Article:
If you fail to pay within 28 days of the issue of the notice of intention to suspend licence, the Registrar will make a licence suspension order. It is an offence to drive while you are subject to a licence suspension order. The licence suspension will remain in force until the fine and enforcement fees have been paid.
What can I do if my licence has been suspended for not paying a fine?
In certain circumstances, you may be able to have your licence suspension removed. For more information about licence suspension orders, see Licence suspension order for non-payment of a fine or infringement.
What other options does the Registry have to enforce payment?
Warrant of execution
Instead of suspending your licence, the Registry can try to get the fine paid by issuing a warrant of execution against you. This allows the Sheriff to take your furniture or other personal property for sale at auction. Before these items are taken, the Sheriff will visit you to decide which items to take.
A warrant of execution may be issued if you fail to pay within 28 days after a notice of intention to suspend licence is issued. It may also be issued after a licence suspension order is made. In this case, the licence suspension will be cancelled as soon as the warrant is issued.
Work and development order
A work and development order is an order requiring you to complete a period of unpaid community work instead of paying off the debt. The order will require you to work at least six hours of community work. A community corrections officer will assess you for suitability for this order.
A work and development order can be issued at any time after your fine is registered with the Fines Enforcement Registry, as an alternative to other forms of enforcement, if the Registrar is satisfied that:
- you do not have the means to pay the amount owed
- you do not hold a driver’s licence or you are already disqualified from driving
- a licence suspension order is unlikely to result in payment of the amount
- you do not have personal property that could be sold to cover the amount owed
- you will be unlikely to have the means or the property to sell within a reasonable time.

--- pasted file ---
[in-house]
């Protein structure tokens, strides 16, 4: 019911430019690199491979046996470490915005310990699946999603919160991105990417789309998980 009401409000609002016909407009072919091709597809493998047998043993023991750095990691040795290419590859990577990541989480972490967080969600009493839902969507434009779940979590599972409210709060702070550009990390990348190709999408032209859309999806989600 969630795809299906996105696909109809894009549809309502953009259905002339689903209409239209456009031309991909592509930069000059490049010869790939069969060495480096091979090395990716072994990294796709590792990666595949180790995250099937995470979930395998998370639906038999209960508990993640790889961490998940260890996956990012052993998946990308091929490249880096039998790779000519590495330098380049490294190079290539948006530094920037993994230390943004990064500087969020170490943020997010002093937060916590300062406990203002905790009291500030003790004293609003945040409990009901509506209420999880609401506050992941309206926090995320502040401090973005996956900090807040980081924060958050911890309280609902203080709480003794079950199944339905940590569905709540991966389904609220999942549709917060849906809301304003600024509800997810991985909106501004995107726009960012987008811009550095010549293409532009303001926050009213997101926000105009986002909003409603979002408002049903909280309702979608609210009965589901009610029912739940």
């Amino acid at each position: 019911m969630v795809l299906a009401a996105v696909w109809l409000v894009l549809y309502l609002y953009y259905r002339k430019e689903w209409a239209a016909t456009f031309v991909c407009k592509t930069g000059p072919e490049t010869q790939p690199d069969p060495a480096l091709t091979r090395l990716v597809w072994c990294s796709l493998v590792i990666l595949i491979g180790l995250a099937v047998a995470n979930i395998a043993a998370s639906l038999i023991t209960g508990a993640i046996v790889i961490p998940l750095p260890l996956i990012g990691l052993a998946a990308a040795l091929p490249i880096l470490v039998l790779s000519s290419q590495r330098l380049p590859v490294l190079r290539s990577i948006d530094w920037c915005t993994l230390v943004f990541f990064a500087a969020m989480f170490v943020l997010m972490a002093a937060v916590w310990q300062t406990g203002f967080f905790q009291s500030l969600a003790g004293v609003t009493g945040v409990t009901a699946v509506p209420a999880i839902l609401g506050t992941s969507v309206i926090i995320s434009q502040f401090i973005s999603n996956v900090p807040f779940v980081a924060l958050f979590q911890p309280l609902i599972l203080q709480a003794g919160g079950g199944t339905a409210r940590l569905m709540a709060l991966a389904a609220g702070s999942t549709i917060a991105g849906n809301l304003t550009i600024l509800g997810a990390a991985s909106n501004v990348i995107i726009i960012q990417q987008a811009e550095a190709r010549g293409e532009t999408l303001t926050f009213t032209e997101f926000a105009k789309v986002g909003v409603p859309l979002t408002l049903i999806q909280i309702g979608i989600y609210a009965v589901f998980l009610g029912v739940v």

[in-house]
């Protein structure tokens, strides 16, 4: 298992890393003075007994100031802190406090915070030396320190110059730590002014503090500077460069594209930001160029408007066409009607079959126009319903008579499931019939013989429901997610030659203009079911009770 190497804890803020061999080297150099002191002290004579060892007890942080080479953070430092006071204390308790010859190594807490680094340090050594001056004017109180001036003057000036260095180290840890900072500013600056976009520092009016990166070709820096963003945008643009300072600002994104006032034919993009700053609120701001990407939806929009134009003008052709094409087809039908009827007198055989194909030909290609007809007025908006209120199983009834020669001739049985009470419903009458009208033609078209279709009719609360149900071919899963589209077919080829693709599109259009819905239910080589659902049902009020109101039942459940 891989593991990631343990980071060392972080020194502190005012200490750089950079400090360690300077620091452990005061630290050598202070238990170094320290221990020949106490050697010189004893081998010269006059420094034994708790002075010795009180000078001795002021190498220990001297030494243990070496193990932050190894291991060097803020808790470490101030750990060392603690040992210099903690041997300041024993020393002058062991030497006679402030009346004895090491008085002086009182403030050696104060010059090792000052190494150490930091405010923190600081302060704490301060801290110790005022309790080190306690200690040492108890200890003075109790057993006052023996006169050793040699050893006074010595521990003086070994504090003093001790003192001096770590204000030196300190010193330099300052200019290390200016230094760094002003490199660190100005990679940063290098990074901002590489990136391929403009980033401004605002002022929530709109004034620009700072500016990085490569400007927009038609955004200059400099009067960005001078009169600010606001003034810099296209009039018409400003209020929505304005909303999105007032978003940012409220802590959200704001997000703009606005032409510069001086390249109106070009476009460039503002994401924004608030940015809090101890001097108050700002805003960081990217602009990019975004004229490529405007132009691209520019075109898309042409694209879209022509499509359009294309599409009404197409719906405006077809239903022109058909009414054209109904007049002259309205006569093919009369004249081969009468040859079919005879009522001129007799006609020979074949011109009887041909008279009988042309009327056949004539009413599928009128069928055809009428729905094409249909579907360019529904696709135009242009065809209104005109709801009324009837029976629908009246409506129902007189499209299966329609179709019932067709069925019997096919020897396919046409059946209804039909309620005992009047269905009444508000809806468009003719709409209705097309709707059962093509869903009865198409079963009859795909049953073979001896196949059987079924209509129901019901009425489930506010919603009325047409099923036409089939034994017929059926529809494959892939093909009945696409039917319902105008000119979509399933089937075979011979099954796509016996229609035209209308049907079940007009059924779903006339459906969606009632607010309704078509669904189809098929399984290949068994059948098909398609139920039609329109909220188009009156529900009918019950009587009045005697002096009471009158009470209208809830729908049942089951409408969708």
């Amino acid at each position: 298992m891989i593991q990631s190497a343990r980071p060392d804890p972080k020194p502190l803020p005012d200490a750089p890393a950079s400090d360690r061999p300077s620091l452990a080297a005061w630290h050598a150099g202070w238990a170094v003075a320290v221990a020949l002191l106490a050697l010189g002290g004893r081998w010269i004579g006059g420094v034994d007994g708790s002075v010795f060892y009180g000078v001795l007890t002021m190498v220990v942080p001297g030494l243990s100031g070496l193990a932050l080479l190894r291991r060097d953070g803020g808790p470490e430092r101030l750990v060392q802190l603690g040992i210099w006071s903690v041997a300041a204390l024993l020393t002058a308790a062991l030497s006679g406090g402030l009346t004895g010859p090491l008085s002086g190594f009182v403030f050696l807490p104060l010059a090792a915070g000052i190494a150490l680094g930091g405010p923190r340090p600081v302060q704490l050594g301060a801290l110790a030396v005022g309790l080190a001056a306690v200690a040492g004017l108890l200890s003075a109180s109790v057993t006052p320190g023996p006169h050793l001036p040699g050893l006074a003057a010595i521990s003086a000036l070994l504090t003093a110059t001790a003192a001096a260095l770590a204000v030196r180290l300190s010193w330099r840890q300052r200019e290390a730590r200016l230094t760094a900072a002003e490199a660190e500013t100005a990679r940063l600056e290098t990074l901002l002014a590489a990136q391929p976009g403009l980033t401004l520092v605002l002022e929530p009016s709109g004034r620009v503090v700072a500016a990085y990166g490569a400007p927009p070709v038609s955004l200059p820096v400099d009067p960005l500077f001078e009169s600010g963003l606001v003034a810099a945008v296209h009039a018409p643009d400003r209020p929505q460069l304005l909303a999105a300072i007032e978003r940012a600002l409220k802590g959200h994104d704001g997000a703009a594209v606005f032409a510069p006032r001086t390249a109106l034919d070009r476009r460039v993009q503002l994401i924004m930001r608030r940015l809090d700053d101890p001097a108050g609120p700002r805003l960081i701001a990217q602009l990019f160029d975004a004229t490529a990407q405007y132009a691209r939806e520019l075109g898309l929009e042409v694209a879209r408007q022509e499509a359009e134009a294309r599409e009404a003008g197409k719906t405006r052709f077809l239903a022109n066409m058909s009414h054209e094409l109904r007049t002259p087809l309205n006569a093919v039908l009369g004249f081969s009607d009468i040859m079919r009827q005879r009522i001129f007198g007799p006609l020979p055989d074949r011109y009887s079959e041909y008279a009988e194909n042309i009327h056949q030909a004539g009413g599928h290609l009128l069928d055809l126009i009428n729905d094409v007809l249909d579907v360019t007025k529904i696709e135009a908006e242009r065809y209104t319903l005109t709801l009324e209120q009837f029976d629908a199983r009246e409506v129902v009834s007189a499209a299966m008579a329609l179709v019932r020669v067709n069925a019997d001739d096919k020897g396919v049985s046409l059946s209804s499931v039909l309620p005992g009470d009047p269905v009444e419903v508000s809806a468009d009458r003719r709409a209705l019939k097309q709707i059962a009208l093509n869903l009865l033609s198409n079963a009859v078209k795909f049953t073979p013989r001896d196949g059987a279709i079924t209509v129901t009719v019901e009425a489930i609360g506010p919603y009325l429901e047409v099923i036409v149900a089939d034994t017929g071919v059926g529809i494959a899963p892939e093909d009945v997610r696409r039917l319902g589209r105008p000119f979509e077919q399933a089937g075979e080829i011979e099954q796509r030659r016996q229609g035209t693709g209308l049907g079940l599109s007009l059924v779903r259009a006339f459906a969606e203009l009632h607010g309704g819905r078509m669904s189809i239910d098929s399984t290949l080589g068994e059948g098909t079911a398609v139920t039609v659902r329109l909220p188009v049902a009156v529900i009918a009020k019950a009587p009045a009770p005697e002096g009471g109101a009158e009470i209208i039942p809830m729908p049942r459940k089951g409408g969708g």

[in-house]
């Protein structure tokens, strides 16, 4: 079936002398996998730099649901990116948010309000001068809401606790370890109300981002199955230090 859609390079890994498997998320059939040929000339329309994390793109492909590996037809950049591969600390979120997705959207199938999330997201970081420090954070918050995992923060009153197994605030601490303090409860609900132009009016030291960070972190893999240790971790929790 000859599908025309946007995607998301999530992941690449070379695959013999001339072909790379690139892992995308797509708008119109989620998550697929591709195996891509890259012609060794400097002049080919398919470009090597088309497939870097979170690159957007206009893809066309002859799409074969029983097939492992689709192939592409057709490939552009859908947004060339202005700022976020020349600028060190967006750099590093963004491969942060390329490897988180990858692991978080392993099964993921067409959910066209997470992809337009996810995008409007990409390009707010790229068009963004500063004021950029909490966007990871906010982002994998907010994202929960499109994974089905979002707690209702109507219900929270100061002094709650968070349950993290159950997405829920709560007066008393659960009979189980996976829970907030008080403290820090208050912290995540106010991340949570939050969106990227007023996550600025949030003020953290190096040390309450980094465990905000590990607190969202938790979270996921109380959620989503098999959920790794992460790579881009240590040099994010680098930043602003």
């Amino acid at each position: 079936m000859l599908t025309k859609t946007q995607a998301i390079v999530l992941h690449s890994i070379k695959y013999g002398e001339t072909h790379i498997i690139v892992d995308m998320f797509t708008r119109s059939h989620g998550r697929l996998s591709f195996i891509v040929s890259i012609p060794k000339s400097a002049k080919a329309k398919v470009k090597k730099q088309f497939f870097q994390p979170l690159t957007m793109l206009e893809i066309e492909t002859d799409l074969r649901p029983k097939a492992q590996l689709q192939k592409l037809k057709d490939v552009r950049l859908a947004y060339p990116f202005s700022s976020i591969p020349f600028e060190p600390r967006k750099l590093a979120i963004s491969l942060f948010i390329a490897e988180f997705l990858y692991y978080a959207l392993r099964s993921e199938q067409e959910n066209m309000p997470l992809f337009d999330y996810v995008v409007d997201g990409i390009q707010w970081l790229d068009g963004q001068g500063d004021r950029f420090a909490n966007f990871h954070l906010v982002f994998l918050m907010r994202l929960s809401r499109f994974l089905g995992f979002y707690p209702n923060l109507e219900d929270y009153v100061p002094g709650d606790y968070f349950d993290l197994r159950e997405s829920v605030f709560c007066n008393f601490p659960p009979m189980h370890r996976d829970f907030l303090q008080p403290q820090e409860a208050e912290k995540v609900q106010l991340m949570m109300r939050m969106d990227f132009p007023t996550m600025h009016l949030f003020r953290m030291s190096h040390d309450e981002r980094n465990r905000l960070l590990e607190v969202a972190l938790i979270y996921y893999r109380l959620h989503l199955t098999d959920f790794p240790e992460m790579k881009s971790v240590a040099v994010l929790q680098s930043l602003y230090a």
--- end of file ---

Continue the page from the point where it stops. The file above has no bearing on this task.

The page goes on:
A work and development order can be issued after a warrant of execution has been issued, if there is an amount outstanding after the sale of your personal property. However, once the order is made, the warrant of execution ceases to be in force.
If a work and development order is issued, any licence suspension order imposed for the same fine will be cancelled.
The fine can be paid at any time during the work and development order and the order will then be cancelled.
For information about how many hours of community work you may have to do to pay off your fine, go to the page of the Attorney-General’s website called Consequences of not paying and scroll down to the heading Community service work and development orders.
Warrant of commitment
If you do not pay the fine and either:
- you do not complete the requirements of a work and development order
- a work and development order is not made or cannot be served on you
- a work and development order is made but cancelled
then the Registrar may issue a warrant of commitment. This means you will be arrested and sent to prison for a period of time calculated according to the amount of the fine.
You can still pay the fine at any time which will result in you being released from prison.
For information about how many days in prison you may have to serve to pay off your fine, go to the page of the Attorney-General’s website called Consequences of not paying and see under the heading Imprisonment.
I was under 18 years old when I was fined. What happens if I don’t pay my court fine?
The process for the enforcement of your fine will be different according to your current age.
If you were under 18 when you were fined and are still under 18, then the Children’s Court will deal with the failure to pay. The court will give you three choices:
- more time to pay the fine
- a community work order
- a detention order.
The court may also decline to make a detention order. This means that you cannot be imprisoned for failure to pay that fine and it cannot be registered with the Fines Enforcement Registry.
If you were under 18 when you were fined but have since turned 18, then the fine may be registered with the Fines Enforcement Registry as normal for adults. This will not happen, however, if other action has been taken to deal with the matter, for example a work and development order has been made.
Where can I get more information?
- By calling the Fines Enforcement Registry on 1300 650 235 or on (08) 9235 0235 for eastern states/mobile callers.
- By attending at your nearest Magistrates Court registry. See Court locations and contacts on the Magistrates Court website to locate your nearest Magistrates Court registry.
- See Fines and infringements on the Department of the Attorney-General's website.
- Legal Aid WA's InfoLine on 1300 650 579.
Last reviewed: 13/02/2013